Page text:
Shopping for bikinis with my four sisters in the summer of 1975 brought out the fashion beast in me, an 11-year-old living in exile with his family in Egypt.
"The colour on this brown two-piece makes you look darker," I tell my sister Raja. She picks a lime-green bikini instead. "I love this one so much, I want to wear it myself," I blurt out to Ferial, clinching her choice of a black-and-white striped swimsuit.
The fruit of that shopping trip hangs on the office wall of my Toronto apartment - a photograph taken a few days later of myself, my four sisters and three brothers on a beach in Alexandria.
The photo captures a moment of bourgeois life in the Middle East, before the region became associated in the Western collective psyche with exporting terror or the subjugation of women. It's an image of a large and admittedly privileged family, led by enlightened, secular parents from southern Yemen.
Yes, the same Yemen that, since Christmas Day, has been reintroduced to the world as a second Afghanistan or the third front in the war on terror - where my family still lives, in the capital, Sanaa. But the Yemen of today is nothing like the one where my older siblings came of age in the 1950s and 1960s. And when I speak to my family now, they have changed so much that it's hard to believe we are even related.
Yemen's new notoriety doesn't surprise me; what does is how all the warning signs went unnoticed for so long. I saw it in my own flesh and blood: An open-minded family defined by its love of arts and culture embraced hard-line interpretations of Islam and turned its back on social progress and intellectual freedom.
Whatever happens next in Yemen, my family there, and no doubt millions of other middle-class Middle Eastern families, has been losing the war against extremism.
Goodbye, Ringo Starr. Hello, street curfew
Our Camelot was the ancient port city of Aden. There in 1945 my father, Mohamed, then 19, wed the 14-year-old Safia, a shepherdess from Hadramut, a part of Yemen now known as the birthplace of the bin Laden family. With his high-school education and some support from my grandparents, my father started a small real-estate business in what we would call flipping today: He would buy old buildings, renovate and sell them at a profit, as well as renting some units to the British expatriates who "managed" Aden as a colony.
His properties multiplied in number almost as fast as his progeny, 11 in all, born from 1946 to 1964 - the Yemeni version of the boomer generation. The youngest is me.
Today, Aden is home to a growing, violent southern secession movement, and the place where al-Qaeda hit the USS Cole with explosives in 2000 while it was in the harbour. But, according to my family, it was once a model of peace and harmony.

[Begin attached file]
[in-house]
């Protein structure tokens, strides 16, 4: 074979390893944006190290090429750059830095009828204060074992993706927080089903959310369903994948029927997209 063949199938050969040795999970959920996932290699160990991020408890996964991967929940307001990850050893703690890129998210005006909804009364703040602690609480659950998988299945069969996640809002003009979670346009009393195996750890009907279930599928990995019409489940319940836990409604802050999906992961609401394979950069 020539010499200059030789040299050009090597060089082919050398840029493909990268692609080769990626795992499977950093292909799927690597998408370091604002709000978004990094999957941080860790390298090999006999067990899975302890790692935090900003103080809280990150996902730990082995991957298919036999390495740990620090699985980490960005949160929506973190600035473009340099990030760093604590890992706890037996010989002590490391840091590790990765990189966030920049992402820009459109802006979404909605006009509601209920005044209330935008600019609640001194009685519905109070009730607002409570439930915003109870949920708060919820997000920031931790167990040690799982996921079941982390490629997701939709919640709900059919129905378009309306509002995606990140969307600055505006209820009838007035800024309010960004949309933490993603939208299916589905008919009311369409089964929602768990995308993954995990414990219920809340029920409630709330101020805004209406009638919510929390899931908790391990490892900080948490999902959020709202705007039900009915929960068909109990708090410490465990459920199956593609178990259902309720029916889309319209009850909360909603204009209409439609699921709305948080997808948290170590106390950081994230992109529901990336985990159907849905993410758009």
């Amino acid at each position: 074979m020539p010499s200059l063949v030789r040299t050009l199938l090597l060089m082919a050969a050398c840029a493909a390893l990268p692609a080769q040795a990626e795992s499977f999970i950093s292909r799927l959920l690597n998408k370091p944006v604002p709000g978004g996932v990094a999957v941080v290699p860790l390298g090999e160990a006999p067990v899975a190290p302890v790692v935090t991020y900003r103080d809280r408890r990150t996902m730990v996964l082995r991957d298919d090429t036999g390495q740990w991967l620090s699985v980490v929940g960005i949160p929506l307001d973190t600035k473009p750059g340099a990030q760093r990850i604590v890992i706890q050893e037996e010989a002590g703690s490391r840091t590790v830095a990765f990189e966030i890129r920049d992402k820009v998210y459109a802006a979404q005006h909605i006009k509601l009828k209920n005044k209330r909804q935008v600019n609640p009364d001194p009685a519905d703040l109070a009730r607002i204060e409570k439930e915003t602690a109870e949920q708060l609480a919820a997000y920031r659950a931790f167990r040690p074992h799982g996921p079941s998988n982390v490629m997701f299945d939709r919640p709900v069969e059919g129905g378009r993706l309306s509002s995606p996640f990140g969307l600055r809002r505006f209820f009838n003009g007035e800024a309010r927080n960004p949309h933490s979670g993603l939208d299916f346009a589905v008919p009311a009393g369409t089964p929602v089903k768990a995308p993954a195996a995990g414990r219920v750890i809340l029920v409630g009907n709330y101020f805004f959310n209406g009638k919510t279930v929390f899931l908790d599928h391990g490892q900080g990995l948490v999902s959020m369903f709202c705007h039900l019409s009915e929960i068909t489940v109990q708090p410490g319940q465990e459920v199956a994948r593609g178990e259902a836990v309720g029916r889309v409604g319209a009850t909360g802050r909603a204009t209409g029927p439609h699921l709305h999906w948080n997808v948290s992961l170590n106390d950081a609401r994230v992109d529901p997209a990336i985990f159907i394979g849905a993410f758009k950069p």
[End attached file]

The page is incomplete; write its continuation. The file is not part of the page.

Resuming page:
"The Brits brought order," my father used to tell us. My sister Faiza talks of a cosmopolitan port where European ships would stop on the way from Europe to the Indian subcontinent, often bringing with them such coveted merchandise as the latest fashions or, more thrillingly for my then-teenage sisters and brother, early Beatles albums. For some reason, Yemenis especially liked Ringo Starr.
But that security was rocked by guerrilla uprisings in the mid-1960s, and came to an end in the fall of 1967 when the nascent nationalist movement declared independence from the British.
That November, rebels kidnapped my father for two days and released him for a large sum of money, under one condition: We were to pack and leave Aden in 24 hours. Imagine having to find a new home for a family of 11 children in less than a day. Decades later, my sisters would still ask an aunt if she ever found the Beatles records my mother made them leave behind.
What followed were 15 years of exile between Beirut and Cairo. By the late 1970s, though, neither of those tension-filled cities felt safe or welcoming any more, and my father decided there was no choice but to return to Yemen - not to socialist Aden, but to pro-business Sanaa in the north, which was slowly making contact with the outside world after decades of insular, caste-based pseudo-monarchy.
Sanaa? That medieval-looking city? As a young gay man still exploring his sexuality, I knew I couldn't spend the rest of my life in a place where hangings were still held in broad daylight as part of sharia law. But I had to go along, and lived there from 1983 to 1985.
It was a jolt to the system: The streets came to a standstill at 9 p.m. - no one went out, and vans carrying uniformed security guards roamed the city as added security. It was too much silence for a teenager used to the bustle of Cairo.
My sisters' adjustment was more complex. Women were now expected to cover their heads and wear the burka in public, and walk a few steps behind their husbands, fathers or brothers. When I was reunited with my cousin Yousra, who had been living in Sanaa for more than a decade, I reached out to give her a hug, but she pushed me away and shook my hand instead, within the bounds of propriety.
In 1985, I left to study in England, and later migrated to Canada, returning periodically to Sanaa for visits that became more distressing as the years passed, as the gap narrowed between my family and Yemen but widened between them and me.
Of migrants and militants: The Saddam Hussein factor
Local events didn't help. One of the turning points in Yemen's recent history came in 1990, shortly after the Iraqi invasion of Kuwait in August. Yemen stood out for its support of Saddam Hussein's invasion, and paid a dear price.
As hundreds of thousands of migrant Yemeni workers in Saudi Arabia and neighbouring Gulf countries were expelled in retaliation, many of them settled in Sanaa. A small capital city in an impoverished country, already ill equipped to serve its citizens, it cracked under the pressure.